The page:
Equally good is the gently sad, mutually affectionate relationship between Harry and Hermione. Alone together for large chunks of the film, the characters’ bond is firmly established, the chemistry between the two actors never clearer. The film plays with the subplot it’s been suggesting for a while of a potential deeper relationship between Harry and Hermione: not least in its beautiful silent dancing sequence to Nick Cave in the tent (one of the best ever entirely invented scenes in the series) that is friendly, but with a hint of the possibility of something more – something the characters seem to consciously decide to bench. This sort of emotional reality is what makes the film really stand out. It turns the “camping trip” of the novel into something more profound and engrossing – I’d say this is the only sequence that really outdoes the books altogether in the entire series.


But of course there is still plenty of action, and humour, a highpoint for both being our heroes infiltrating the Ministry of Magic, disguised as ministry employees. Playing the adult disguises of our heroes brings out three hilarious and sharply observed physical performances from David O’Hara, Steffan Rhodri and Sophie Thompson. In fact, the film has a bit of a thing for disguises, from a disfigured Harry (who may or may not be recognised by Draco, in another piece of excellent acting from Tom Felton as a terminally out-of-his depth and terrified Malfoy), to the opening scenes featuring half the cast being disguised as Harry. Daniel Radcliffe excels in this sequence, playing versions of most of the young cast with real wit and skill.


Yates allows a creeping sense of imminent danger to hang over the whole picture, straight from the off. A “conference of baddies” at Malfoy manor shows us Voldemort (the ever sinister Ralph Fiennes) re-establishing his murderous villainy from the start – and also belittling and mocking poor Lucius Malfoy (a crushed Jason Isaacs). From there, via a gripping escape from Harry’s home, to a wedding scene that quickly collapses into a terrifying attack from Death Eaters, it’s a film full of excitement.

Yates shoots this with tension and edge. A sequence with Harry and company fleeing through the forest from snatchers is so well-done, so intense and immersive, that they used it for the poster. This sequence uses really interesting camera work and tracking shots – in fact the whole film is very well filmed and extremely well-paced. It’s also got an eye for the real nastiness of regimes like Voldemort’s: people like Umbridge (an increasingly Himmlerish Imelda Staunton) flourish, while bullying thugs like Yaxley (an intimidatingly excellent Peter Mullan) rule the roost.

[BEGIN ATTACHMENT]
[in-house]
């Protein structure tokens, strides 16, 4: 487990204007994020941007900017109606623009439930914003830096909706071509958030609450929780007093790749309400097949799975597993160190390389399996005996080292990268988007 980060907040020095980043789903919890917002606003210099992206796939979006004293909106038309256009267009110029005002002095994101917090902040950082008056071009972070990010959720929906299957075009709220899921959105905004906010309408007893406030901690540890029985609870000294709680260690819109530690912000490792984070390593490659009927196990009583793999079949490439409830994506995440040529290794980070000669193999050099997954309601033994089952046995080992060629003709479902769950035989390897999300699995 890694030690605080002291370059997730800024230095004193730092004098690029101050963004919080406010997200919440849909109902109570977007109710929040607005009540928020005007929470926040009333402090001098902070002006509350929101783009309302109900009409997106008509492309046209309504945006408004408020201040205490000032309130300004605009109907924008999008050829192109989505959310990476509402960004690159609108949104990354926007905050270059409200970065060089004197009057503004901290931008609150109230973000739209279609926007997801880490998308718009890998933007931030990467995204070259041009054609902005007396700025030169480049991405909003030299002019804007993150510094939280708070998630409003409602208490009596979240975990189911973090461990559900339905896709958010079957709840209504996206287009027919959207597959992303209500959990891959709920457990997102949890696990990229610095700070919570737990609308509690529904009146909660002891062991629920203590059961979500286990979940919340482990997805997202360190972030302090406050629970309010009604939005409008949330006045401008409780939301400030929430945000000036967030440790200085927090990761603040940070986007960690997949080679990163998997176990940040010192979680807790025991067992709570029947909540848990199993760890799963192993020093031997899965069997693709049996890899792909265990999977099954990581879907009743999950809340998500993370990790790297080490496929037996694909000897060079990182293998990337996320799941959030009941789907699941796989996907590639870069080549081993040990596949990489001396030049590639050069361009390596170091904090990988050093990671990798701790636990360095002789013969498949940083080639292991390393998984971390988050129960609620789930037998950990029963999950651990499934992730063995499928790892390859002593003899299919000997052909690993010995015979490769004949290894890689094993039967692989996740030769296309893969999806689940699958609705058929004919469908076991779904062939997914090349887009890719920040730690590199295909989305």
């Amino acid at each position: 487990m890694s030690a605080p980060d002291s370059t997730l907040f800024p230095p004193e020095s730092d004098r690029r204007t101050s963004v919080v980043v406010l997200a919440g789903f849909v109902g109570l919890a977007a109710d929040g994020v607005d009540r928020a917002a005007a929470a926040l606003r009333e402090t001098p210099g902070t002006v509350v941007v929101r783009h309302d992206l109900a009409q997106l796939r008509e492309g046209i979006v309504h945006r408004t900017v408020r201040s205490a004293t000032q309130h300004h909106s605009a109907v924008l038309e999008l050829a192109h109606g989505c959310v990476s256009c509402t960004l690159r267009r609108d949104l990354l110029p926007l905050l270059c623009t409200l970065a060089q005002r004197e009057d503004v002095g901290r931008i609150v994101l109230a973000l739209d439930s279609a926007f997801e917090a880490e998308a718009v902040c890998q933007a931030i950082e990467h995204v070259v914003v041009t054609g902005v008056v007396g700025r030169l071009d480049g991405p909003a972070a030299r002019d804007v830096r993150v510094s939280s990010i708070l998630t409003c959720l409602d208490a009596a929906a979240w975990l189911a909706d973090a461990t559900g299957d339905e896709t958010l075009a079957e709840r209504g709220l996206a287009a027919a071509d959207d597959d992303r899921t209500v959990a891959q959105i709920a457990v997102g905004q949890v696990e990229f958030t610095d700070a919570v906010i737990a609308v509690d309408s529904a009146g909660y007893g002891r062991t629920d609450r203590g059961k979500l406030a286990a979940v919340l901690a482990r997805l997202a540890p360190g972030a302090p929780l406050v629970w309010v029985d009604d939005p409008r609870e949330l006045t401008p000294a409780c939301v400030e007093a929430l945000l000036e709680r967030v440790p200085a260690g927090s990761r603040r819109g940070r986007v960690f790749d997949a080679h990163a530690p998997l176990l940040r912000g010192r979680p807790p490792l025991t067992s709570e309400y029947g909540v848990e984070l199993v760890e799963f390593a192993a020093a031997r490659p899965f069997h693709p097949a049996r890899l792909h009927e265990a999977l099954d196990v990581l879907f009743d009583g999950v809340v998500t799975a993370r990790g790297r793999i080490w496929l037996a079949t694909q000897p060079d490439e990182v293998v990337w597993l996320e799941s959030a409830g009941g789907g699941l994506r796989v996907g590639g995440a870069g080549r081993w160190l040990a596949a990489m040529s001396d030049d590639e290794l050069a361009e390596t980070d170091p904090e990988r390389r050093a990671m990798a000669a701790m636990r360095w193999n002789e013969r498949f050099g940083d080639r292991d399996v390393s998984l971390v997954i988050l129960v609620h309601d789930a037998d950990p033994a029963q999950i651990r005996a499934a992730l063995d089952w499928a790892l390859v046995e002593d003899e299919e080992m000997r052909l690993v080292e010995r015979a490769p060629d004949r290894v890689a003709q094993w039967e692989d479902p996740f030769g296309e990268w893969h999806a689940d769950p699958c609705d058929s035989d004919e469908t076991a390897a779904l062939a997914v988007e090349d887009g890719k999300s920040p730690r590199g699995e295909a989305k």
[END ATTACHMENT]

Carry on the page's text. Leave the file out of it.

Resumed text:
Kloves script sets up a lot of the fascinating back-story from the novel, not only around Dumbledore but also the Deathly Hallows themselves (I’ll not mention for now that most of this build-up is fumbled in the last film). There is a beautiful animation sequence establishing the history of the Deathly Hallows, which is an artistic highlight. The slow unveiling and revealing of facts is wonderfully done – and rewards the patient viewer.


The film culminates in a final sequence at Malfoy manor that carries a great wallop of emotional torment and dread (first torture scene in a Potter movie for those interested…). Surprisingly a lot of this emotional force comes from Dobby the elf – irritating as he was in Chamber of Secrets, here he gets a few scenes that carry real emotional force. 

Harry Potter and the Deathly Hallows Part 1 is possibly the only Harry Potter film that is an actual improvement on its original source material (there I said it). I think it’s a brilliant film, a film which carries real emotional weight and has genuine things to say, not just about good and evil, but also about the sort of teenage angst and yearnings we’ve all had. The three leads are all excellent, and there is barely a bum note in the whole thing.